Maui County Council rejects workforce housing projects in West Maui
Members continue to have concerns over Launiupoko housing with 96 affordable units
WAILUKU — The Maui County Council on Friday voted down two workforce housing projects in Launiupoko, citing issues with the length of affordability requirements, water, land titles and the state fast-track approval process adopted by the developer.
Members voted 6-3 to disapprove both the Polanui Gardens and Makila Rural-East projects, which combined would have provided 96 workforce units and 61 market-rate units in an area above the Lahaina bypass.
The affordable lots were targeted to those earning between 80 percent ($67,040) and 140 percent ($117,320) of the area median income. The workforce units would have remained affordable for 10 years, then be allowed to become market rate.
Voting down the project were council Chairwoman Kelly King and members Keani Rawlins-Fernandez, Riki Hokama, Tamara Paltin, Mike Molina and Shane Sinenci. Tasha Kama, Yuki Lei Sugimura and Alice Lee were on the losing side.
The council had until today to disapprove the project or it would have been approved automatically under the 201H fast-track process. The council had 45 days from the time the project was submitted to make a decision.
The council Affordable Housing Committee recommended July 3 that the full council disapprove the projects in a slim 4-3 tally. None of the members changed their votes Friday with King and Paltin, nonmembers of the committee, joining the winning side.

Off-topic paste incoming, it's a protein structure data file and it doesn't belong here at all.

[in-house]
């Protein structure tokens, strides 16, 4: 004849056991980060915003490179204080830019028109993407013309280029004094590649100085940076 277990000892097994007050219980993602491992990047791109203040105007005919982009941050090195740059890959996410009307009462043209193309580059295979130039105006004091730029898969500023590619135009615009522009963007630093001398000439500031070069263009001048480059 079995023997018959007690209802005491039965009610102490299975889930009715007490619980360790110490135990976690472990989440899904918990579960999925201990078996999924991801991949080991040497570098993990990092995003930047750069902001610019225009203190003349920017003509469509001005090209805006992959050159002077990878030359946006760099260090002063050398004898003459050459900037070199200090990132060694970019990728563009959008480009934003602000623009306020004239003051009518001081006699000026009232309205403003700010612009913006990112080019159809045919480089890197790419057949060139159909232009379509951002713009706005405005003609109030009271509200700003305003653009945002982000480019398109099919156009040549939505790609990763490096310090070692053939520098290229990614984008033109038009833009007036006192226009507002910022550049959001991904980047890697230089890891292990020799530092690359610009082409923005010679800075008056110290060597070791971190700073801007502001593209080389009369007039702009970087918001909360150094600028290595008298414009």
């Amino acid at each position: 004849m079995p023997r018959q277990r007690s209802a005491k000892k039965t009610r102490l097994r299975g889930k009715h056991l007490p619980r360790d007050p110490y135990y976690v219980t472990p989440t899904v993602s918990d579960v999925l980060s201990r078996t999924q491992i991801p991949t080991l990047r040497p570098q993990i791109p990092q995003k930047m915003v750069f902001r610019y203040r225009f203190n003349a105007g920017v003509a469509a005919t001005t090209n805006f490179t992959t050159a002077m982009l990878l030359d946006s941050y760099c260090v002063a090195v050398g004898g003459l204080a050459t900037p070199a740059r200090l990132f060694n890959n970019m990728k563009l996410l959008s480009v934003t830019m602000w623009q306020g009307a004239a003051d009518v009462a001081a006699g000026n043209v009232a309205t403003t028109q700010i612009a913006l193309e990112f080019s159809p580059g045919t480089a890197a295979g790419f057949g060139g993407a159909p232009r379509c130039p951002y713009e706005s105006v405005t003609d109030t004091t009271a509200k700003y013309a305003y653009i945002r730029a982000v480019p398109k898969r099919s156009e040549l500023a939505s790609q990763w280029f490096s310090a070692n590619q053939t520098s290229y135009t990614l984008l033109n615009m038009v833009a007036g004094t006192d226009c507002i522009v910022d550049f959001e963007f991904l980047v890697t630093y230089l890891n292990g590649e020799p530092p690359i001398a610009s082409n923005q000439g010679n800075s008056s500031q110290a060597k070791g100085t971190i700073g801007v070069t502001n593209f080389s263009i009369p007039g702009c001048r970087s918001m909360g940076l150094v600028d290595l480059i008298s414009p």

The vote ends hours of testimony by both supporters and detractors of the affordable housing projects. Backers touted the possibility of homeownership for island workers — in a market with median home prices in the $700,000 to $800,000 range — and keeping young residents home. Those opposed to the project wanted longer periods of affordability and questioned the title to the land, availability of water, traffic and fire safety.
“I want to see the lower income addressed. I want to see longer periods of affordability,” said King.
She said that people earning below 80 percent of the area median income needed the most help and that homes should remain affordable for 30 years, especially if the projects undergo the state’s fast-track approval process, which saves the developer money.
Paltin said she understands as a policymaker that there is a serious housing crisis but that “it’s our responsibility to look at the big picture.” Homes staying affordable for only five to 10 years will not solve the problem.
“I feel this solution put before us is not a real solution,” she said.
Sugimura thanked developer Peter Martin, who was behind the two developments. She praised him for having the courage to move the projects through the process and putting up the financing.
“I believe these two projects would have provided a wonderful place for working families to have the opportunity to live in a place like Launiupoko that would not be afforded to them if we did not do these affordable projects,” she said.
Lee said: “I’m actually deeply disappointed that many of the testifiers that came to the last meeting sincerely pleading with us to give them a chance to at least be some of the new homeowners in this project.”
She said people “want to live where they work.”
Housing committee Chairwoman Kama read a testifier’s testimony in support of the project. It touched upon the need for affordable housing and residents moving to the Mainland because they cannot find housing on Maui.
The testifier pointed to claims of a fire hazard, citing last August’s massive wildfire that destroyed more than a dozen homes, yet those opposed to the project continue to live in Launiupoko.
“I always think about . . . ‘Don’t tell me no can, help me, how can.’ That has always been my mantra.
“If can’t, let’s work on how we can.”
* Melissa Tanji can be reached at firstname.lastname@example.org.